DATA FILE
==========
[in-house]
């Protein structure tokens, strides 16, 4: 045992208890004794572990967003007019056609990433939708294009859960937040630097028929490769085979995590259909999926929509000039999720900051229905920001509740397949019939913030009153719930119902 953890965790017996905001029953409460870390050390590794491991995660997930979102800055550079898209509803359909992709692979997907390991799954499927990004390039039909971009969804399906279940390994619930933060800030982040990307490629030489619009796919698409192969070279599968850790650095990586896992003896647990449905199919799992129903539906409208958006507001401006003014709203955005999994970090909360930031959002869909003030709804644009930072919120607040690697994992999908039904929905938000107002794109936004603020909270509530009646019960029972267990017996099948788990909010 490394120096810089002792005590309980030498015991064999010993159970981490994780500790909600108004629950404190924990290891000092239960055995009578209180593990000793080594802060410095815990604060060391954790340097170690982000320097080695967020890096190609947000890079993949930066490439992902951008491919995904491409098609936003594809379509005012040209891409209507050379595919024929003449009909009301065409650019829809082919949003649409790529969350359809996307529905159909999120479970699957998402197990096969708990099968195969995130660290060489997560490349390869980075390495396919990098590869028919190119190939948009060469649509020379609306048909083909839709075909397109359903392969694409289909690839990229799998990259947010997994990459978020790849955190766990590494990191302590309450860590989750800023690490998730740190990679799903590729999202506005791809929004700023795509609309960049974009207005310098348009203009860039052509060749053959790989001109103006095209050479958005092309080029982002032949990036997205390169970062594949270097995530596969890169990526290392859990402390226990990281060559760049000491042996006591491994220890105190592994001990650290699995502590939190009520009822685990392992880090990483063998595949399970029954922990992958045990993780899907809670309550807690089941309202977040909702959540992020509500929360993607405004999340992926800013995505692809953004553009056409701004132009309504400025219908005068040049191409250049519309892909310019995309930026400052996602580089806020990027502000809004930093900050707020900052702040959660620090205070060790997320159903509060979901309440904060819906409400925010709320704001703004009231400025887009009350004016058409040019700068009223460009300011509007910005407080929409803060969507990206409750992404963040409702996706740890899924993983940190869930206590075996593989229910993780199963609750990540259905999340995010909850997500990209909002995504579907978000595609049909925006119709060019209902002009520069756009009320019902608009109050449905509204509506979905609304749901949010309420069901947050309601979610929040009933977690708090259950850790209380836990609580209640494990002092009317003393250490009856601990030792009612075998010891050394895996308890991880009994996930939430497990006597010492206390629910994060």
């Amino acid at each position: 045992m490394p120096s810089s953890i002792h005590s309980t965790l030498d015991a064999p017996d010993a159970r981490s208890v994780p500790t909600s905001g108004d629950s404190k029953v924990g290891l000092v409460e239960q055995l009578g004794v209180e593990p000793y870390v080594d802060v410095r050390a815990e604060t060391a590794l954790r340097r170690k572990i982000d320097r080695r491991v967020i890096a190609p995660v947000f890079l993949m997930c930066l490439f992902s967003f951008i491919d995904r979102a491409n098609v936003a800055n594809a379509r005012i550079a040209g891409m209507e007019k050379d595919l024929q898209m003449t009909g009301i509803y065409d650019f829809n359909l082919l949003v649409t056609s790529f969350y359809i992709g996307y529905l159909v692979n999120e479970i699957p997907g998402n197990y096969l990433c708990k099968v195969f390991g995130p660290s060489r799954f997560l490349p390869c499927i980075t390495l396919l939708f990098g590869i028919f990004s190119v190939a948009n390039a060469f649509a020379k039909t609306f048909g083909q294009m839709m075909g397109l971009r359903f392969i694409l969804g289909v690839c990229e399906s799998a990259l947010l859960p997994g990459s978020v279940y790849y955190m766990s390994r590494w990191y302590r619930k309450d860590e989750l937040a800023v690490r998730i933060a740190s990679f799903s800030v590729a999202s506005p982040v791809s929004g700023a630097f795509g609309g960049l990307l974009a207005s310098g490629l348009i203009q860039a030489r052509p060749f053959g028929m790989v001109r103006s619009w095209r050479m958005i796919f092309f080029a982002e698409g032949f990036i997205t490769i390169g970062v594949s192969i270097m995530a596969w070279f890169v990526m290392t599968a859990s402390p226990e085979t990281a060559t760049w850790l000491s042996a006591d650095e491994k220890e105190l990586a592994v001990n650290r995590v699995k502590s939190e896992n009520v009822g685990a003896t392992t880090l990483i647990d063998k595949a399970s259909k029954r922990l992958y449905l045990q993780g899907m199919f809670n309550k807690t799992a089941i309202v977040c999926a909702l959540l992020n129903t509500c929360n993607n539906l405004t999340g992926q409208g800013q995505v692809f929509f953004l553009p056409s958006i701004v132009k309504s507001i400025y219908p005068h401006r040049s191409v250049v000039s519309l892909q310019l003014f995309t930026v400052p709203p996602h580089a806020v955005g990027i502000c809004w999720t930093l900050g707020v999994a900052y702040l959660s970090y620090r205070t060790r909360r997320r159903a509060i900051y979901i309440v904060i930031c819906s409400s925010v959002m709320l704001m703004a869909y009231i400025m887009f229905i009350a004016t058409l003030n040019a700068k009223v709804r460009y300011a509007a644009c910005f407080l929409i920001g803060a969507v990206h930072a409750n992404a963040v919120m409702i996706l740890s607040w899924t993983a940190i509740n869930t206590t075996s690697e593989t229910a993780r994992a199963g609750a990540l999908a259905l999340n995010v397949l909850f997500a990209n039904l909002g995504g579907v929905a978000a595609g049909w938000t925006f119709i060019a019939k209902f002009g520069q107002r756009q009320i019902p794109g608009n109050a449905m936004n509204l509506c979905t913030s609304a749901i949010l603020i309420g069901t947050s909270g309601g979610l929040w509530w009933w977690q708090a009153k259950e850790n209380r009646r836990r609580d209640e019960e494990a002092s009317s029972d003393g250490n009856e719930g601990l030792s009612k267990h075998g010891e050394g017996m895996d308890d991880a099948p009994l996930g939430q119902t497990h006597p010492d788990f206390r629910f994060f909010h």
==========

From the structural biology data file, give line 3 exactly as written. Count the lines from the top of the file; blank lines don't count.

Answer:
């Amino acid at each position: 045992m490394p120096s810089s953890i002792h005590s309980t965790l030498d015991a064999p017996d010993a159970r981490s208890v994780p500790t909600s905001g108004d629950s404190k029953v924990g290891l000092v409460e239960q055995l009578g004794v209180e593990p000793y870390v080594d802060v410095r050390a815990e604060t060391a590794l954790r340097r170690k572990i982000d320097r080695r491991v967020i890096a190609p995660v947000f890079l993949m997930c930066l490439f992902s967003f951008i491919d995904r979102a491409n098609v936003a800055n594809a379509r005012i550079a040209g891409m209507e007019k050379d595919l024929q898209m003449t009909g009301i509803y065409d650019f829809n359909l082919l949003v649409t056609s790529f969350y359809i992709g996307y529905l159909v692979n999120e479970i699957p997907g998402n197990y096969l990433c708990k099968v195969f390991g995130p660290s060489r799954f997560l490349p390869c499927i980075t390495l396919l939708f990098g590869i028919f990004s190119v190939a948009n390039a060469f649509a020379k039909t609306f048909g083909q294009m839709m075909g397109l971009r359903f392969i694409l969804g289909v690839c990229e399906s799998a990259l947010l859960p997994g990459s978020v279940y790849y955190m766990s390994r590494w990191y302590r619930k309450d860590e989750l937040a800023v690490r998730i933060a740190s990679f799903s800030v590729a999202s506005p982040v791809s929004g700023a630097f795509g609309g960049l990307l974009a207005s310098g490629l348009i203009q860039a030489r052509p060749f053959g028929m790989v001109r103006s619009w095209r050479m958005i796919f092309f080029a982002e698409g032949f990036i997205t490769i390169g970062v594949s192969i270097m995530a596969w070279f890169v990526m290392t599968a859990s402390p226990e085979t990281a060559t760049w850790l000491s042996a006591d650095e491994k220890e105190l990586a592994v001990n650290r995590v699995k502590s939190e896992n009520v009822g685990a003896t392992t880090l990483i647990d063998k595949a399970s259909k029954r922990l992958y449905l045990q993780g899907m199919f809670n309550k807690t799992a089941i309202v977040c999926a909702l959540l992020n129903t509500c929360n993607n539906l405004t999340g992926q409208g800013q995505v692809f929509f953004l553009p056409s958006i701004v132009k309504s507001i400025y219908p005068h401006r040049s191409v250049v000039s519309l892909q310019l003014f995309t930026v400052p709203p996602h580089a806020v955005g990027i502000c809004w999720t930093l900050g707020v999994a900052y702040l959660s970090y620090r205070t060790r909360r997320r159903a509060i900051y979901i309440v904060i930031c819906s409400s925010v959002m709320l704001m703004a869909y009231i400025m887009f229905i009350a004016t058409l003030n040019a700068k009223v709804r460009y300011a509007a644009c910005f407080l929409i920001g803060a969507v990206h930072a409750n992404a963040v919120m409702i996706l740890s607040w899924t993983a940190i509740n869930t206590t075996s690697e593989t229910a993780r994992a199963g609750a990540l999908a259905l999340n995010v397949l909850f997500a990209n039904l909002g995504g579907v929905a978000a595609g049909w938000t925006f119709i060019a019939k209902f002009g520069q107002r756009q009320i019902p794109g608009n109050a449905m936004n509204l509506c979905t913030s609304a749901i949010l603020i309420g069901t947050s909270g309601g979610l929040w509530w009933w977690q708090a009153k259950e850790n209380r009646r836990r609580d209640e019960e494990a002092s009317s029972d003393g250490n009856e719930g601990l030792s009612k267990h075998g010891e050394g017996m895996d308890d991880a099948p009994l996930g939430q119902t497990h006597p010492d788990f206390r629910f994060f909010h």